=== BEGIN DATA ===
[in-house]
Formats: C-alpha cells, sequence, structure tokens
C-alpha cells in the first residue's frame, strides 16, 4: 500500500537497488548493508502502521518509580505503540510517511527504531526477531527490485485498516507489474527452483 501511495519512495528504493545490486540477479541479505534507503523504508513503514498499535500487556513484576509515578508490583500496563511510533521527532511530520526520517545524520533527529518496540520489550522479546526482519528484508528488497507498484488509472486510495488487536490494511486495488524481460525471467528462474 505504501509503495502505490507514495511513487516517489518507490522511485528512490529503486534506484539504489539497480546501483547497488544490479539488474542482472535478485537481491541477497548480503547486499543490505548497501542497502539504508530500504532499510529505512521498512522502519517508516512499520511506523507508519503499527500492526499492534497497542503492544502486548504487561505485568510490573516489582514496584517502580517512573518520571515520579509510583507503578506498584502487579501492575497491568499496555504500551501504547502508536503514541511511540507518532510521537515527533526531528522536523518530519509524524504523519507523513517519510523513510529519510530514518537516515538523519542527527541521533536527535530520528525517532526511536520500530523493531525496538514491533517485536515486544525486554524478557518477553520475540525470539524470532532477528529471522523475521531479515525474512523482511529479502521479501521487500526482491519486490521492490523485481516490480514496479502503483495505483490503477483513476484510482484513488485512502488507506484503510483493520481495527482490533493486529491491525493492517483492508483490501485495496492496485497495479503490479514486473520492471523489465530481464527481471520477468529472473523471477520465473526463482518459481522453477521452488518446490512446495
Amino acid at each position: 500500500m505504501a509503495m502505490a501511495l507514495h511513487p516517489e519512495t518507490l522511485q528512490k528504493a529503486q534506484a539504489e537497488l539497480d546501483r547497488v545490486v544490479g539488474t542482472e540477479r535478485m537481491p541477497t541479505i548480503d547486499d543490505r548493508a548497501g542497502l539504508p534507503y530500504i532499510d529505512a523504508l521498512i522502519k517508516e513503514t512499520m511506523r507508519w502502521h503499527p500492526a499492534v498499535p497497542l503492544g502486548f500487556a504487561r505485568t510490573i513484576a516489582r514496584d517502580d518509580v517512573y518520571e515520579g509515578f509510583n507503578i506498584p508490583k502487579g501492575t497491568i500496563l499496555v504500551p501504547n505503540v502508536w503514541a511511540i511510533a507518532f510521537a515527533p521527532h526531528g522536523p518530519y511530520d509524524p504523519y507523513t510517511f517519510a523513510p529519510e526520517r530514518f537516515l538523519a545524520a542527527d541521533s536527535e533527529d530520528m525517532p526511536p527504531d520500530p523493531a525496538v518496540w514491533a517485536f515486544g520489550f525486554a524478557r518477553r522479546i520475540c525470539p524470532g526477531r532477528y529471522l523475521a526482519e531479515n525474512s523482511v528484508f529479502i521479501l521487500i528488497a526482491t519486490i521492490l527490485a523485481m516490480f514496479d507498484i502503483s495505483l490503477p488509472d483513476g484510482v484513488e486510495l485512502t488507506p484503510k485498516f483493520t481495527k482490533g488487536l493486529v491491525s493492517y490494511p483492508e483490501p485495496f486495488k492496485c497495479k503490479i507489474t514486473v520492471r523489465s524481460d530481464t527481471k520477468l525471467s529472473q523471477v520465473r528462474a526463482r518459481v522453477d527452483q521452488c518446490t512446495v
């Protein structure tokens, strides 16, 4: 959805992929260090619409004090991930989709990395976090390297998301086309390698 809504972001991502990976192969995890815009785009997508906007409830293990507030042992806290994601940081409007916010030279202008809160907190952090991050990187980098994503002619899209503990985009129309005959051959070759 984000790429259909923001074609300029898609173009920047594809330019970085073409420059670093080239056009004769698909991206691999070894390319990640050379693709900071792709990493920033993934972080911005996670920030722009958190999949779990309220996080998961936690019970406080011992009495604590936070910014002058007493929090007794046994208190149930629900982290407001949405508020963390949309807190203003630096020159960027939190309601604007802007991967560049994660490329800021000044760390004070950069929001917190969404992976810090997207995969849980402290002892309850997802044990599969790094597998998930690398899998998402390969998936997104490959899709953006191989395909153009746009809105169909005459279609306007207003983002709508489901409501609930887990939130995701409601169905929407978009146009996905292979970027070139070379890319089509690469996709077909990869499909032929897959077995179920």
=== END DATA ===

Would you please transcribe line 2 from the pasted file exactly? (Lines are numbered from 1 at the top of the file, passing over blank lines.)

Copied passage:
Formats: C-alpha cells, sequence, structure tokens